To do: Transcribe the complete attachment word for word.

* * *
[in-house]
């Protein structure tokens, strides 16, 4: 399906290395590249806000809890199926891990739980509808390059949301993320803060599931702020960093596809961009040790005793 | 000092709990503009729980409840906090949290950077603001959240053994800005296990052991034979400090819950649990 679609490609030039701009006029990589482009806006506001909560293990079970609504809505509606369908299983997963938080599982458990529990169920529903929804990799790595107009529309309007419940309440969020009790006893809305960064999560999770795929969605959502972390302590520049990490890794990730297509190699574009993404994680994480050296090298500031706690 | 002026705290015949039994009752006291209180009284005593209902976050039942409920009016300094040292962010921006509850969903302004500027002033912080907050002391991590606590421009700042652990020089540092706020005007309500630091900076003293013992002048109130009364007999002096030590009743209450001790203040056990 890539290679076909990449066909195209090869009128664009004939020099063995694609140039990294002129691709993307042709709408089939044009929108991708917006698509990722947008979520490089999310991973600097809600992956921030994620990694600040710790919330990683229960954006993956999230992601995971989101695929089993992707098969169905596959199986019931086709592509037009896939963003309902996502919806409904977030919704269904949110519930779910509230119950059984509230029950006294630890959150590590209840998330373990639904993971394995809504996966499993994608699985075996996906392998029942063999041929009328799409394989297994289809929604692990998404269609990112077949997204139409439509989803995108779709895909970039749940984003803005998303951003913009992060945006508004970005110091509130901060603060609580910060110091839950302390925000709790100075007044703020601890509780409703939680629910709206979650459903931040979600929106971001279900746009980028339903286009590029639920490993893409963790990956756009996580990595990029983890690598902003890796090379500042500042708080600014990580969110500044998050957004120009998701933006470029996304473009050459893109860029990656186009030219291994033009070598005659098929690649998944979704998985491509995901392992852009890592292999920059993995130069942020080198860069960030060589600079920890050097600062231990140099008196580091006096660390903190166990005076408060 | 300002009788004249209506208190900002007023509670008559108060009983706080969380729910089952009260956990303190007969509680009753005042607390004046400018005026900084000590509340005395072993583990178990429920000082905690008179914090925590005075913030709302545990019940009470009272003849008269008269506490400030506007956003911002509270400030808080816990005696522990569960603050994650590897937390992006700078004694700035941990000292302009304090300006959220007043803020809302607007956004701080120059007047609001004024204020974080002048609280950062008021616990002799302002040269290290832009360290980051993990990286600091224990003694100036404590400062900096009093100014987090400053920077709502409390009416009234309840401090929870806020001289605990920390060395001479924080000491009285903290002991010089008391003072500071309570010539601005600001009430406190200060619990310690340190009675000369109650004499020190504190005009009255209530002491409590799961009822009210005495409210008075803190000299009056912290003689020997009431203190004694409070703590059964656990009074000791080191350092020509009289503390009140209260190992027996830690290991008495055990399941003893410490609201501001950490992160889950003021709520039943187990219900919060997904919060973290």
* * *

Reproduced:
[in-house]
């Protein structure tokens, strides 16, 4: 399906290395590249806000809890199926891990739980509808390059949301993320803060599931702020960093596809961009040790005793 | 000092709990503009729980409840906090949290950077603001959240053994800005296990052991034979400090819950649990 679609490609030039701009006029990589482009806006506001909560293990079970609504809505509606369908299983997963938080599982458990529990169920529903929804990799790595107009529309309007419940309440969020009790006893809305960064999560999770795929969605959502972390302590520049990490890794990730297509190699574009993404994680994480050296090298500031706690 | 002026705290015949039994009752006291209180009284005593209902976050039942409920009016300094040292962010921006509850969903302004500027002033912080907050002391991590606590421009700042652990020089540092706020005007309500630091900076003293013992002048109130009364007999002096030590009743209450001790203040056990 890539290679076909990449066909195209090869009128664009004939020099063995694609140039990294002129691709993307042709709408089939044009929108991708917006698509990722947008979520490089999310991973600097809600992956921030994620990694600040710790919330990683229960954006993956999230992601995971989101695929089993992707098969169905596959199986019931086709592509037009896939963003309902996502919806409904977030919704269904949110519930779910509230119950059984509230029950006294630890959150590590209840998330373990639904993971394995809504996966499993994608699985075996996906392998029942063999041929009328799409394989297994289809929604692990998404269609990112077949997204139409439509989803995108779709895909970039749940984003803005998303951003913009992060945006508004970005110091509130901060603060609580910060110091839950302390925000709790100075007044703020601890509780409703939680629910709206979650459903931040979600929106971001279900746009980028339903286009590029639920490993893409963790990956756009996580990595990029983890690598902003890796090379500042500042708080600014990580969110500044998050957004120009998701933006470029996304473009050459893109860029990656186009030219291994033009070598005659098929690649998944979704998985491509995901392992852009890592292999920059993995130069942020080198860069960030060589600079920890050097600062231990140099008196580091006096660390903190166990005076408060 | 300002009788004249209506208190900002007023509670008559108060009983706080969380729910089952009260956990303190007969509680009753005042607390004046400018005026900084000590509340005395072993583990178990429920000082905690008179914090925590005075913030709302545990019940009470009272003849008269008269506490400030506007956003911002509270400030808080816990005696522990569960603050994650590897937390992006700078004694700035941990000292302009304090300006959220007043803020809302607007956004701080120059007047609001004024204020974080002048609280950062008021616990002799302002040269290290832009360290980051993990990286600091224990003694100036404590400062900096009093100014987090400053920077709502409390009416009234309840401090929870806020001289605990920390060395001479924080000491009285903290002991010089008391003072500071309570010539601005600001009430406190200060619990310690340190009675000369109650004499020190504190005009009255209530002491409590799961009822009210005495409210008075803190000299009056912290003689020997009431203190004694409070703590059964656990009074000791080191350092020509009289503390009140209260190992027996830690290991008495055990399941003893410490609201501001950490992160889950003021709520039943187990219900919060997904919060973290």